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Re: Getting started in Taiwan: hybrid or full-on trail bike?

Postby PaddyB » 14 May 2012, 21:47

trubadour wrote:adjustable stems suck - just get different stems. They are dirt cheap. seems like the OP has solved the problem anyway. Oh no, wait this is Paddy'OCD'B we're talking about. Second thoughts, get an adjustable stem. In fact get two, one medium one small. And a large one.


:raspberry:

Actually the eye of my OCD storm has moved on to tires. The stock Kenda knobbies are like velcro. They must go!

I'm still looking at those 700x32 gatorskins since a lot of people seem so keen on them but there are plenty of other interesting options!

Such as these, also Conti's...

http://www.conti-online.com/generator/w ... ct_en.html

Too burly? I've read they have pretty low rolling resistance though...

Also, Panaracer Paselas seem to have a big following

http://www.panaracer.com/urban.php

And finally, I found some 700x35c Schwalbe Marathon Racers on ruten that look like they might work...

http://goods.ruten.com.tw/item/show?21011038912042

Choices! Choices!
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Re: Getting started in Taiwan: hybrid or full-on trail bike?

Postby Steviebike » 14 May 2012, 22:38

Paneracer's Paselas might look a little old school on your bike? If you care about that. The newer Ribmo PT looks a good choice.

You can't go wrong with any of them really.
Just checking but you're a South African Engrish Teachur right? No. I'm a Russian nuclear physicist.
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Re: Getting started in Taiwan: hybrid or full-on trail bike?

Postby urodacus » 16 May 2012, 21:18

unless it has knobs, you won't really notice much difference in rolling resistance unless you go really fast...

Sport contact for hard roads and gravel or Travel contact if you go anywhere near sand. you'd be surprised what you can safely travel through without any knobs at all.
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Re: Getting started in Taiwan: hybrid or full-on trail bike?

Postby PaddyB » 16 May 2012, 21:37

urodacus wrote:unless it has knobs, you won't really notice much difference in rolling resistance unless you go really fast...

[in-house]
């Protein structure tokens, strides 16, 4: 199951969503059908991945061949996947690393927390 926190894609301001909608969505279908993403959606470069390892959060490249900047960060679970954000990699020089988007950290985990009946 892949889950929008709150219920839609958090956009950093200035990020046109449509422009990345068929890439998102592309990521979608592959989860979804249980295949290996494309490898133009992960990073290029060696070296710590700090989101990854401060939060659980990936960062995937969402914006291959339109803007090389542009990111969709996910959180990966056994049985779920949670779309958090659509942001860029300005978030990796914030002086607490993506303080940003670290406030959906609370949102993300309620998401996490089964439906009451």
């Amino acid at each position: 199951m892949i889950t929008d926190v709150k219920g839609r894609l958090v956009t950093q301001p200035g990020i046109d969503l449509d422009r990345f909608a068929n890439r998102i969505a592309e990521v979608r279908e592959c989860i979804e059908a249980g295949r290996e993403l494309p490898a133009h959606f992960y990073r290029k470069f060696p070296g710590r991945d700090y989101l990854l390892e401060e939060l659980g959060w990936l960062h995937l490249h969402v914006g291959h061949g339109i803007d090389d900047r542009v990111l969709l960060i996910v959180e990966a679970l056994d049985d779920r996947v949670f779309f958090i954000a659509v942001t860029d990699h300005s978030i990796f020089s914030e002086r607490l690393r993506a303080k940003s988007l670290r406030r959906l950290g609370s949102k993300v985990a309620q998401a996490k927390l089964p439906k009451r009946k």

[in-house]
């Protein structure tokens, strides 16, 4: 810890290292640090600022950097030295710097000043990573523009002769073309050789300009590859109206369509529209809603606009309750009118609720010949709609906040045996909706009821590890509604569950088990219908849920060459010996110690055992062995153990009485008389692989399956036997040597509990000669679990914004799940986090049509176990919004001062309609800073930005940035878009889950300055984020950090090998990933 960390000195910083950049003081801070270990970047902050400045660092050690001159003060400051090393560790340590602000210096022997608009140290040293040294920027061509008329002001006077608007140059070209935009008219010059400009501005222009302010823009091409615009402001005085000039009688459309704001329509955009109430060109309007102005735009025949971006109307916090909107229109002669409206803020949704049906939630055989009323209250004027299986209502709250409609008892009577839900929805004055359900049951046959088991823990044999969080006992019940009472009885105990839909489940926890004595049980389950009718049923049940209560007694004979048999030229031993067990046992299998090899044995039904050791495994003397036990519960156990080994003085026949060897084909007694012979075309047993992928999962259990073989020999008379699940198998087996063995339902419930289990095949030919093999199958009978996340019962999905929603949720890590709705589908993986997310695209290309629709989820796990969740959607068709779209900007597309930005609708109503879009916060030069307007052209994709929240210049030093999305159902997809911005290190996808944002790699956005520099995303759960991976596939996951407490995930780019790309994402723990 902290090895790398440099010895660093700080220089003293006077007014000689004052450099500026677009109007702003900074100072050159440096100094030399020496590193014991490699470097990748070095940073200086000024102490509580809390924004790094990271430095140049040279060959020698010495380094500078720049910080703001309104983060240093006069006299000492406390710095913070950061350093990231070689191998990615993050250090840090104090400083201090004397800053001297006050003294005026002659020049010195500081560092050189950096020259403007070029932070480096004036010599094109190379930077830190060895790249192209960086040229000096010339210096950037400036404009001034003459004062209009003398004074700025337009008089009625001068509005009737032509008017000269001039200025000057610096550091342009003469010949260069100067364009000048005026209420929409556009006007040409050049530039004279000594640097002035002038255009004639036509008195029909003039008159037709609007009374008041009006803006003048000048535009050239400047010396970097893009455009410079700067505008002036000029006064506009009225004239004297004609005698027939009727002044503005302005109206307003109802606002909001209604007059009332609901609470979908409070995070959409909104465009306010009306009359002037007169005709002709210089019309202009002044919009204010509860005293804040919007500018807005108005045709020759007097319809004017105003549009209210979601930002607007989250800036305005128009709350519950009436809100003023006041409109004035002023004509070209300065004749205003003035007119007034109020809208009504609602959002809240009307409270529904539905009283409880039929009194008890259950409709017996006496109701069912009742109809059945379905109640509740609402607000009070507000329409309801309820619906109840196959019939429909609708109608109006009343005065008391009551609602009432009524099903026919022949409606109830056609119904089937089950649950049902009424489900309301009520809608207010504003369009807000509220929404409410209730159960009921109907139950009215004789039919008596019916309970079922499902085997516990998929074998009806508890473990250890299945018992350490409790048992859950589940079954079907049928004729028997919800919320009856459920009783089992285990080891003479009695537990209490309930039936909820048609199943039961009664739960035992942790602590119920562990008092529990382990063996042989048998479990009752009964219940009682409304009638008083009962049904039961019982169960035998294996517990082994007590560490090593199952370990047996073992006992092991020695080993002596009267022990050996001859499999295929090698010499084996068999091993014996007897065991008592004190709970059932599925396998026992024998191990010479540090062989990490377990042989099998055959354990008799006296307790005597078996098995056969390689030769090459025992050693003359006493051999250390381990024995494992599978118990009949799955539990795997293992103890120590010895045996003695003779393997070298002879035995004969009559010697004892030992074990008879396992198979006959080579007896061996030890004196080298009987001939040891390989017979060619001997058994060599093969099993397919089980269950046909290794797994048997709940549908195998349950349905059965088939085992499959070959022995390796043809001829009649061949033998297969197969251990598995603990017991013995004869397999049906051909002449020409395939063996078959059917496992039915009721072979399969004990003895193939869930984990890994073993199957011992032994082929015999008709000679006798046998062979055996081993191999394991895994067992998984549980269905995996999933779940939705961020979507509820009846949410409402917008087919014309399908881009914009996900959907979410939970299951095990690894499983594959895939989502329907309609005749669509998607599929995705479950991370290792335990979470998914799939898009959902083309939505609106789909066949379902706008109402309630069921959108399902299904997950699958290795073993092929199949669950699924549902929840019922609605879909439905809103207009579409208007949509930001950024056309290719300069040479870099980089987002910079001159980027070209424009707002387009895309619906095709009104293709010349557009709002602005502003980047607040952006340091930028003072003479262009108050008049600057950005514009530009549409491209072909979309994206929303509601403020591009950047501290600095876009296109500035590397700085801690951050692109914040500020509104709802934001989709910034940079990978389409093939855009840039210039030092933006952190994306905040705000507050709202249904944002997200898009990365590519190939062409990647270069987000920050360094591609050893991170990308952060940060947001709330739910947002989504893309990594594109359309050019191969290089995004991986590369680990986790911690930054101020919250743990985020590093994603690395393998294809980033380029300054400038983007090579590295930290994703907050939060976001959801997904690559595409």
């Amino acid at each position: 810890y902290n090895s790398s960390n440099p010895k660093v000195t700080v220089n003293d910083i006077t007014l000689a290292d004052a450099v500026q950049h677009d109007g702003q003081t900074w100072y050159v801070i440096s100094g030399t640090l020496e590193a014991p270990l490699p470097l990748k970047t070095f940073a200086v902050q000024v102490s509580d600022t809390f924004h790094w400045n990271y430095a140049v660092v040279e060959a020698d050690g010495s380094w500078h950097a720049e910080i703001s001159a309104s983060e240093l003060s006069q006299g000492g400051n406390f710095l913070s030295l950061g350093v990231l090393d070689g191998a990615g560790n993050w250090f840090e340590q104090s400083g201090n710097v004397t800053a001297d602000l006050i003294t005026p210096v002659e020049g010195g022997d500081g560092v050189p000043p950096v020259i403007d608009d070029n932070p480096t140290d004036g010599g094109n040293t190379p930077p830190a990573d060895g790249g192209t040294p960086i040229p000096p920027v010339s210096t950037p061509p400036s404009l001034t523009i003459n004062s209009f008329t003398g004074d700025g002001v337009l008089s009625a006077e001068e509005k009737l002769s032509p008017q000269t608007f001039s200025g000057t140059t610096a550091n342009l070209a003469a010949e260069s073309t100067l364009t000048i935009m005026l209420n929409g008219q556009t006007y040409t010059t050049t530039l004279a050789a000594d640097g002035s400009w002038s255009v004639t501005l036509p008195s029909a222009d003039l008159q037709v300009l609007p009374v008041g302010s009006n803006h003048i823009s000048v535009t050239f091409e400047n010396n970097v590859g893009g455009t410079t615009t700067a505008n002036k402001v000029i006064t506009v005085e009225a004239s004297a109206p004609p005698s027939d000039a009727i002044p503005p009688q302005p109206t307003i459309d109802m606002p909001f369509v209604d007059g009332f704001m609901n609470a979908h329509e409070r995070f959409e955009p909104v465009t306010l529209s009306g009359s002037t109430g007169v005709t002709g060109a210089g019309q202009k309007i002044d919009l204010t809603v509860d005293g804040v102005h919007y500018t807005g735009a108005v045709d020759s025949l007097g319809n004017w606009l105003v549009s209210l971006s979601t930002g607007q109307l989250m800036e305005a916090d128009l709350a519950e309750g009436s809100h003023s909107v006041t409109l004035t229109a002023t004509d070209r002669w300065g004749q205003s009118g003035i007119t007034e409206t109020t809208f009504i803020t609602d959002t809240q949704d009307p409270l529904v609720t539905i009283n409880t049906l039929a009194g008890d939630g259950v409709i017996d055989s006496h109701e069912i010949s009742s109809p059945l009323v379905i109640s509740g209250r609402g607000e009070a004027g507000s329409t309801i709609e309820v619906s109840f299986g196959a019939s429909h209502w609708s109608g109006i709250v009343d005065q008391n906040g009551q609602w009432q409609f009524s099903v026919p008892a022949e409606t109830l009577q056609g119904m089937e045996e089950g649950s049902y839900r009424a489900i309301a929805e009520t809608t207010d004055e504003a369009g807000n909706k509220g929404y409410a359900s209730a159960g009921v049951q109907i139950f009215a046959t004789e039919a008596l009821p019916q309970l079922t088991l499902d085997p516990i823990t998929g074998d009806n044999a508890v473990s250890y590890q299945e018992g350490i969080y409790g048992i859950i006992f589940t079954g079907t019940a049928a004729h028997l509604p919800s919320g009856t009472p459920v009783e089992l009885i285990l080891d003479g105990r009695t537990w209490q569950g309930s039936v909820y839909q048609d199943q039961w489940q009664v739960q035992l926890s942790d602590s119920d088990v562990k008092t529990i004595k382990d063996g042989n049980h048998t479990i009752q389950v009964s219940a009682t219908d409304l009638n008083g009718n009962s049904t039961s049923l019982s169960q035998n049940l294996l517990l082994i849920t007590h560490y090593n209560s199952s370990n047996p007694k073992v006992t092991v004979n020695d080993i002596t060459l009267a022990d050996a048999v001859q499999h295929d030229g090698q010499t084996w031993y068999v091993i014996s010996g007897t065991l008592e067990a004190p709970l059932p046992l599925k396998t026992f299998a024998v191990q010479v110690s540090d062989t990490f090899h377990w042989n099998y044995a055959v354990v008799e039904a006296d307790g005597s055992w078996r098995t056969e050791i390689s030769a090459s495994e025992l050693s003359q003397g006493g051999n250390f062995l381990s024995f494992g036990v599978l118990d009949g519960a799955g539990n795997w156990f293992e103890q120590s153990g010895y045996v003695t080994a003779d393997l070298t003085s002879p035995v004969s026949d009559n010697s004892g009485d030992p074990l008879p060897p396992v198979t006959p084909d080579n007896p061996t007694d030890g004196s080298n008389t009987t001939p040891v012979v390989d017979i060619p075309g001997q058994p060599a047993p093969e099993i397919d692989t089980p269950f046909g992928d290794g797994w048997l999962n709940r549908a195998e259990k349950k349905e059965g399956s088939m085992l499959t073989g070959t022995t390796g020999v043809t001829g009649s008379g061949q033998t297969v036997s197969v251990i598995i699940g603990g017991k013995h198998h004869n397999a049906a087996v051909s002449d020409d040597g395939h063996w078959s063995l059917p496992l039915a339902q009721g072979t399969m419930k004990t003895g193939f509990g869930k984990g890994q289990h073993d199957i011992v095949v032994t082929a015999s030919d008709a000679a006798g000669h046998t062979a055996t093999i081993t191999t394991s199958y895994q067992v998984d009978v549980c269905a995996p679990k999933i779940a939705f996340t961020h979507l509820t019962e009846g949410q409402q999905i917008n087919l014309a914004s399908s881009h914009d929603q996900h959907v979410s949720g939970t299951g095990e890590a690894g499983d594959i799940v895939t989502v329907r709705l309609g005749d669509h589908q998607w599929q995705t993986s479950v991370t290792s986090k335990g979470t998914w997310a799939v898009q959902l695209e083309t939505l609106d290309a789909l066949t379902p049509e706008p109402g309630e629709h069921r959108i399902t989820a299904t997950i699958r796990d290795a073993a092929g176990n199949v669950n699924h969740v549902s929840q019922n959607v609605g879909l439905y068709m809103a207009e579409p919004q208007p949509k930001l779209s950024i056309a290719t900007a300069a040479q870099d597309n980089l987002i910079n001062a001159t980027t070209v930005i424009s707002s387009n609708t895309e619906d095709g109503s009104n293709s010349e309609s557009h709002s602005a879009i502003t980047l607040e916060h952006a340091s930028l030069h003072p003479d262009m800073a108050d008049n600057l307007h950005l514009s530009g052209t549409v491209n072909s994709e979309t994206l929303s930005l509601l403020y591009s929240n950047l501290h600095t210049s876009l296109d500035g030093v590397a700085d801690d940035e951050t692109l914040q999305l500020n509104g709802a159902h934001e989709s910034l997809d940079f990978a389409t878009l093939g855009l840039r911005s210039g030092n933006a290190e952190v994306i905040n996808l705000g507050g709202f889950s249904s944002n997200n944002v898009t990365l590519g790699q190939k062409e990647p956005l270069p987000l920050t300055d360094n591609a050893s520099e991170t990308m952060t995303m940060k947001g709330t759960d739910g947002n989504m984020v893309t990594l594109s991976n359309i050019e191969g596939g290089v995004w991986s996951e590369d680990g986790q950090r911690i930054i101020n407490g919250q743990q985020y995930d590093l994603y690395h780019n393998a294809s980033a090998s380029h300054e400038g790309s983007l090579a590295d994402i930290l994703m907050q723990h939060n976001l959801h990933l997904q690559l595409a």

Sport contact for hard roads and gravel or Travel contact if you go anywhere near sand. you'd be surprised what you can safely travel through without any knobs at all.


Yeah, I'm thinking about the Travel Contacts for sure. Those would be real nice and stable, especially with the child seat. But they are 37c and seem effing heavy. I put on a light, a pump and 2 water bottles and the bike is feeling heavier already! I still want to put a rack and fenders on too. Or am I stupid to be worrying about an extra half kilo or so on a touring/commuting setup thats already got to be nearing 12kg with all my crap on it?

Here's another option - I was reading Sheldon Brown's article on tires again and came across an idea that might be good for me - a treaded tire up front and a slick in back. His point was that rolling resistance is more of an issue on the rear tire thats supporting most of the rider and that sliding on loose terrain is more dangerous up front.

So I was thinking I might put a Sport Contact or Gatorskin in back and then a Top Contact up front. 32c's. I think that would be a great balance between speed and safety. $3500 with shipping on wiggle...

What do you guys think of that?
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Re: Getting started in Taiwan: hybrid or full-on trail bike?

Postby Steviebike » 16 May 2012, 22:44

Slicks are fine. Don't worry. It's more about psi and volume casings... I've ridden 23c SLICK off-road, you know for fun, fairly easy single track with light mud. Got a puncture, but no grip issues.

MTB riding in wet rocky rooty muddy conditions sure a few knobbly bits will help.

A nice set of 35c slick tyres will be great :thumbsup: